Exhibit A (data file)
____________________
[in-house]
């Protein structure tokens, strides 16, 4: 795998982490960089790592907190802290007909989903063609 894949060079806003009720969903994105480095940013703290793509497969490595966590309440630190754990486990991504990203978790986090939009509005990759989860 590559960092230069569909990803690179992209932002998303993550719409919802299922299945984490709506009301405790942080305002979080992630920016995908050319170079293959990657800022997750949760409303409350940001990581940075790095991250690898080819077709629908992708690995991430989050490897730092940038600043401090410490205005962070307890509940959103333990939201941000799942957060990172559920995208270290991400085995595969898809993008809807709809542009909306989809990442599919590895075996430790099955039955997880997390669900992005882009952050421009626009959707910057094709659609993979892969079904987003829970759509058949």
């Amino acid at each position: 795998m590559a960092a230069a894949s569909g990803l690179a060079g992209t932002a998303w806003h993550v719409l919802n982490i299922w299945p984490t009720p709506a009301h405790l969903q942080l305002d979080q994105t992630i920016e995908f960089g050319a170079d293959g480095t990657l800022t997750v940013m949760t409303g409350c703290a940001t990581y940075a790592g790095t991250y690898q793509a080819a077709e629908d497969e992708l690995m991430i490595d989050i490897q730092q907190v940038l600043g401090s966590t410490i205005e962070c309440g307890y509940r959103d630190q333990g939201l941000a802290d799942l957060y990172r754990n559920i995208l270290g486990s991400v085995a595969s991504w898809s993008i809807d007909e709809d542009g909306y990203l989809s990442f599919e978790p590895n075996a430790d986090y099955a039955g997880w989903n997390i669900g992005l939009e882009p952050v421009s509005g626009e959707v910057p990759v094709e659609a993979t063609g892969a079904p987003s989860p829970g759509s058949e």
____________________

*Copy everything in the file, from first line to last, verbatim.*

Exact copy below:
[in-house]
């Protein structure tokens, strides 16, 4: 795998982490960089790592907190802290007909989903063609 894949060079806003009720969903994105480095940013703290793509497969490595966590309440630190754990486990991504990203978790986090939009509005990759989860 590559960092230069569909990803690179992209932002998303993550719409919802299922299945984490709506009301405790942080305002979080992630920016995908050319170079293959990657800022997750949760409303409350940001990581940075790095991250690898080819077709629908992708690995991430989050490897730092940038600043401090410490205005962070307890509940959103333990939201941000799942957060990172559920995208270290991400085995595969898809993008809807709809542009909306989809990442599919590895075996430790099955039955997880997390669900992005882009952050421009626009959707910057094709659609993979892969079904987003829970759509058949």
């Amino acid at each position: 795998m590559a960092a230069a894949s569909g990803l690179a060079g992209t932002a998303w806003h993550v719409l919802n982490i299922w299945p984490t009720p709506a009301h405790l969903q942080l305002d979080q994105t992630i920016e995908f960089g050319a170079d293959g480095t990657l800022t997750v940013m949760t409303g409350c703290a940001t990581y940075a790592g790095t991250y690898q793509a080819a077709e629908d497969e992708l690995m991430i490595d989050i490897q730092q907190v940038l600043g401090s966590t410490i205005e962070c309440g307890y509940r959103d630190q333990g939201l941000a802290d799942l957060y990172r754990n559920i995208l270290g486990s991400v085995a595969s991504w898809s993008i809807d007909e709809d542009g909306y990203l989809s990442f599919e978790p590895n075996a430790d986090y099955a039955g997880w989903n997390i669900g992005l939009e882009p952050v421009s509005g626009e959707v910057p990759v094709e659609a993979t063609g892969a079904p987003s989860p829970g759509s058949e």